2013: Teacher of the year, awarded by the Uppsala Political Science Students' Association
2012: Post-doctoral Nils-Eric Svensson travel grant to use for an academic visit to Nuffield College, Oxford, from Riksbankens Jubileumsfond (funded by the Swedish Central Bank Jubilee Fund)
2011: Three year post-doctoral fellowship from the Ryoichi Sasakawa Young Leaders Fellowship Fund (SYLFF), January 2012-January 2015
2010: STINT (visiting scholar grant from the Swedish Council for the Internationalization of Research), June 2010
2007: Best paper at the annual conference of SWEPSA (Swedish Political Science Association)
International Networks and Visiting Fellowships
March 2015 - until present, Associate Member of Nuffield College, Oxford University
January-April 2013, visiting researcher at Nuffield College, Oxford University, at the invitation of Professor David Miller
April-July 2010, visiting scholar at the Interdisciplinary Center for the Study of Ethics and Morality, University of California, Irvine, under the supervision of Professor Kristen Monroe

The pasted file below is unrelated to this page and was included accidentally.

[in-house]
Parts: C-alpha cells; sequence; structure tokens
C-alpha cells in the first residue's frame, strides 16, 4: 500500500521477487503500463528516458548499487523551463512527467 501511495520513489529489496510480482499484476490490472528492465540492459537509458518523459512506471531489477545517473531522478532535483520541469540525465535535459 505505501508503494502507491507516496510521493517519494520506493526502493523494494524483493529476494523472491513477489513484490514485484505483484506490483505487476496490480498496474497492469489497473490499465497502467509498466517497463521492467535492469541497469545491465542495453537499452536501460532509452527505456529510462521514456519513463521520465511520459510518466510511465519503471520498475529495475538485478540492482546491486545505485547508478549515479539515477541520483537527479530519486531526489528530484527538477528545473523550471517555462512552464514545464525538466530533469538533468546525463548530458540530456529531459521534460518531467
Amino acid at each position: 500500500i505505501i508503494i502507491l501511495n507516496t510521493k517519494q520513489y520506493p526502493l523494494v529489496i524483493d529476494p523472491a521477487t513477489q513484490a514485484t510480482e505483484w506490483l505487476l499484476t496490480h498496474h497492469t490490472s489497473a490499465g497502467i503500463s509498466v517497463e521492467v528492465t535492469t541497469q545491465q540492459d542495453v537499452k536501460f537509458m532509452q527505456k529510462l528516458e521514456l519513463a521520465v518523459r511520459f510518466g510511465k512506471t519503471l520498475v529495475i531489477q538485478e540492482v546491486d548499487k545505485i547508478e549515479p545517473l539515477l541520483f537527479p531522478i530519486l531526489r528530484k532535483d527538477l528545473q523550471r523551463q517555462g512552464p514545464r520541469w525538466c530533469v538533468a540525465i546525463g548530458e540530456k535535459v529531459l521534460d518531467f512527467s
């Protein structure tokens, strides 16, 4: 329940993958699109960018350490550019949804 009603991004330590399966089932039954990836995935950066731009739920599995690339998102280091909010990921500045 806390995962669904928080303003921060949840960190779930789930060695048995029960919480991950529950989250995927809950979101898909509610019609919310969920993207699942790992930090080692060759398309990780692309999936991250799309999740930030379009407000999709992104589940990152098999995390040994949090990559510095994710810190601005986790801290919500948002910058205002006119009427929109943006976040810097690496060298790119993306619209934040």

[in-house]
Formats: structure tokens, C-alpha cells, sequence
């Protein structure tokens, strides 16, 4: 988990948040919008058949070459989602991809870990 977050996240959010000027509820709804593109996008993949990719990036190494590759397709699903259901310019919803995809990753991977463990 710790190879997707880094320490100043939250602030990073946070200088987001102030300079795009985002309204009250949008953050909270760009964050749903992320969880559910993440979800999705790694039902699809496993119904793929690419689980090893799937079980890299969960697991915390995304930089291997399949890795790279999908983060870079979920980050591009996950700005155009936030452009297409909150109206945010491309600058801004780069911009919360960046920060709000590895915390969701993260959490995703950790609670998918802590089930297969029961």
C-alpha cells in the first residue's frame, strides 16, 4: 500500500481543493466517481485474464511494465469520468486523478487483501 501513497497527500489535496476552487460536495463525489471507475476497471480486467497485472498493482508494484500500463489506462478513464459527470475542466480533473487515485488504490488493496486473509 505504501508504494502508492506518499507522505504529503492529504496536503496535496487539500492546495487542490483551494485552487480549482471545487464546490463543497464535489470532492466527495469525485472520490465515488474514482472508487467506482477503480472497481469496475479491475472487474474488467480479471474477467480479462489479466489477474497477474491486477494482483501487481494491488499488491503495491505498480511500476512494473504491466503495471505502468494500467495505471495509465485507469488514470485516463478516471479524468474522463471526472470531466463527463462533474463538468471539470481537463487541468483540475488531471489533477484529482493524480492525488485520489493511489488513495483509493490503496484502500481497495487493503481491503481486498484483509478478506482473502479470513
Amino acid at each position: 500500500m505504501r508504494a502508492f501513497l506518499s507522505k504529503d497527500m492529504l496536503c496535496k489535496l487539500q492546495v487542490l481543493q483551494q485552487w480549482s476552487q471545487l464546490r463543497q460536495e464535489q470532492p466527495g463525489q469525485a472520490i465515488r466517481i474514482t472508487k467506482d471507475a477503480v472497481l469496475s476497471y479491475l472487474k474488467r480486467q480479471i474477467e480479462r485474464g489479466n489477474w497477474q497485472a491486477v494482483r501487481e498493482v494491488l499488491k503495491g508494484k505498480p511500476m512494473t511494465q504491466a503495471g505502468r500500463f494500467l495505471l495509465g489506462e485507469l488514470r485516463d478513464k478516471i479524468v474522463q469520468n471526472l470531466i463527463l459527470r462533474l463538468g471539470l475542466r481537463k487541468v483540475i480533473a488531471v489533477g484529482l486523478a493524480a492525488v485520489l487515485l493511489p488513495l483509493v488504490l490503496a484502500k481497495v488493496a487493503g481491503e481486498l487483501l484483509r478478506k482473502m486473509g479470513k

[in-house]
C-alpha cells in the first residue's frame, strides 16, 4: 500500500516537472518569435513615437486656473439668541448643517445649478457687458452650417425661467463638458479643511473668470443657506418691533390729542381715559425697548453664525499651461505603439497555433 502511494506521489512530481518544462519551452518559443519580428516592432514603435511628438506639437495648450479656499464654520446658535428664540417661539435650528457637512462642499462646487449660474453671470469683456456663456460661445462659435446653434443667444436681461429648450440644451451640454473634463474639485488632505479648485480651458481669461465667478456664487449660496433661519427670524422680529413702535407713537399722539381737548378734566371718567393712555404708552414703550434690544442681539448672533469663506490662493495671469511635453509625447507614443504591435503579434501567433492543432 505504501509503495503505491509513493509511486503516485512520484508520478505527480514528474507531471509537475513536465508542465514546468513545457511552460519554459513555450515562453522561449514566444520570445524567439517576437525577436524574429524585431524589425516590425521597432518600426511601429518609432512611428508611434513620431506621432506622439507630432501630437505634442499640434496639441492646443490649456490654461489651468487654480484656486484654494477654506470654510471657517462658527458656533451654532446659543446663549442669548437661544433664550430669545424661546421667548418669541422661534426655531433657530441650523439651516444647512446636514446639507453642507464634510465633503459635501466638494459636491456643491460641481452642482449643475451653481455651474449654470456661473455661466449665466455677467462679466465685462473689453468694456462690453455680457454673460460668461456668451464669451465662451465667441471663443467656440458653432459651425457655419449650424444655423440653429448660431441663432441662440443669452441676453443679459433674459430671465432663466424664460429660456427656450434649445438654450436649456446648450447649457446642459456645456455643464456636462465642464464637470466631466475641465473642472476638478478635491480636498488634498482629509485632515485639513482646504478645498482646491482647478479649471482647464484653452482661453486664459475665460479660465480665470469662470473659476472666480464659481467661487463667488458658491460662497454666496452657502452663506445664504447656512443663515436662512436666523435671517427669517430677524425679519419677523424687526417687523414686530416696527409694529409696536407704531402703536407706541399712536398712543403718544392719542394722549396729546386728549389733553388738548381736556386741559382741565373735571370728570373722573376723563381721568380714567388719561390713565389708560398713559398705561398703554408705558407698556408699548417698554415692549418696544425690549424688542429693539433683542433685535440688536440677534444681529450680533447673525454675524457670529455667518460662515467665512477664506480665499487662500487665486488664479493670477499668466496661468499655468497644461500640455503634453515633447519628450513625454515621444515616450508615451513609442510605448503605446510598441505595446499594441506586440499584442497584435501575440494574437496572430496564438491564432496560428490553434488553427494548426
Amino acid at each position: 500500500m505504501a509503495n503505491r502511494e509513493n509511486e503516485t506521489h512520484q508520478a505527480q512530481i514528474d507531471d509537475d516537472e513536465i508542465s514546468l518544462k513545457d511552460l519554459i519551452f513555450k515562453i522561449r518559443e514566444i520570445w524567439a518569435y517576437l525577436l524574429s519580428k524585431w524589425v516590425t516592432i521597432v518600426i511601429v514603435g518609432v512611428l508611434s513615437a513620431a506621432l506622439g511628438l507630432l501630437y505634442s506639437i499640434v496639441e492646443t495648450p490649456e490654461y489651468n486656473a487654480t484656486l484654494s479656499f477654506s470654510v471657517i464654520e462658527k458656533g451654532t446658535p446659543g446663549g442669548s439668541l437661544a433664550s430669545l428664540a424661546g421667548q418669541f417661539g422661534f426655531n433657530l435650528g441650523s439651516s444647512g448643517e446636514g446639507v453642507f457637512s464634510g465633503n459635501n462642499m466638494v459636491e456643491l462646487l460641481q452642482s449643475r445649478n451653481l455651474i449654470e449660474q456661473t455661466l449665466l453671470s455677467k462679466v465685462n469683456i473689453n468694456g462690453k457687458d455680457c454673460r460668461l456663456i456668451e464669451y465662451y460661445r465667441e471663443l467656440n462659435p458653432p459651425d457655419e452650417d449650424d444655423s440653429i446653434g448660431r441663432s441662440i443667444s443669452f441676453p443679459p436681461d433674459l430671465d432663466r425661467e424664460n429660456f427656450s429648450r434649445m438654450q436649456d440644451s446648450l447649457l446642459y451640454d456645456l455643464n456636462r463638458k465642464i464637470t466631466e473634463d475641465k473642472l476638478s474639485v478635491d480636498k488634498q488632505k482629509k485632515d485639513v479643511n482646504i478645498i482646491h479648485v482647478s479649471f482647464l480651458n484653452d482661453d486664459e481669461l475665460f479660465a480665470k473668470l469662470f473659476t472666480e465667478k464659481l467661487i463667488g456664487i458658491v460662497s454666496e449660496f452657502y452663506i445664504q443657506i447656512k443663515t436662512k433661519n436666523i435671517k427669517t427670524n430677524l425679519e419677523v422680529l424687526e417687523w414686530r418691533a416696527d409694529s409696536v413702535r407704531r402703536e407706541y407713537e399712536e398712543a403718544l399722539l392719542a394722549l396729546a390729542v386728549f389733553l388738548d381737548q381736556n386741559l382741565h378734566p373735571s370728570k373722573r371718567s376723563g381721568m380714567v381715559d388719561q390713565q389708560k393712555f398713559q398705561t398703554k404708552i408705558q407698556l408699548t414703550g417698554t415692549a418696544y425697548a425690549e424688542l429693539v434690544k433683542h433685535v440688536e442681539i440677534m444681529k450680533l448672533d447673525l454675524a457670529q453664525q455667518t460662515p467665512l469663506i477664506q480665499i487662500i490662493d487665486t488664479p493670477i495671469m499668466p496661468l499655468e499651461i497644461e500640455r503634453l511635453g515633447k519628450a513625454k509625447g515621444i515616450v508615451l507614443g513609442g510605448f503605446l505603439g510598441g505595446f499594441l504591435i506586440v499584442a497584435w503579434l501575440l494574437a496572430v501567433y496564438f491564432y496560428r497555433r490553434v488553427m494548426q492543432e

July 2010, participant in the Stanford Summer Institute in Political Psychology (SIPP), directed by Professor Jon Krosnick
Professional Services (selection):
Organizer and host for the international workshop 'National Identity in an Angry Age', Department of Government, Uppsala University, February 3rd-5th 2020
Organizer of and host for the workshop 'Liberal Nationalism and its Critics: normative and empirical questions', Nuffield College, Oxford, June 20-21st 2017 (together with David Miller)
Main supervisor of two PhD students, and assistant supervisor of one PhD student
Reviewer for Oxford University Press, the American Political Science Review, Comparative Political Theory, Contemporary Political Theory, Ethnicities, Ethnic & Racial Studies, International Journal of Human Rights, Journal of Ethnic and Migration Studies, Journal of Political Ideologies, Nations & Nationalism, Politics & Religion, Political Studies, The European Political Science Review, The Review of Politics
Chair and organizer of the political theory sub-seminar series at the Department of Government, Uppsala University (from August 2013 – June 2015, and again from August 2018 - December 2018)
Chair and organizer of the political sociology sub-seminar series at the Department of Government, Uppsala University (from January 2012-January 2013)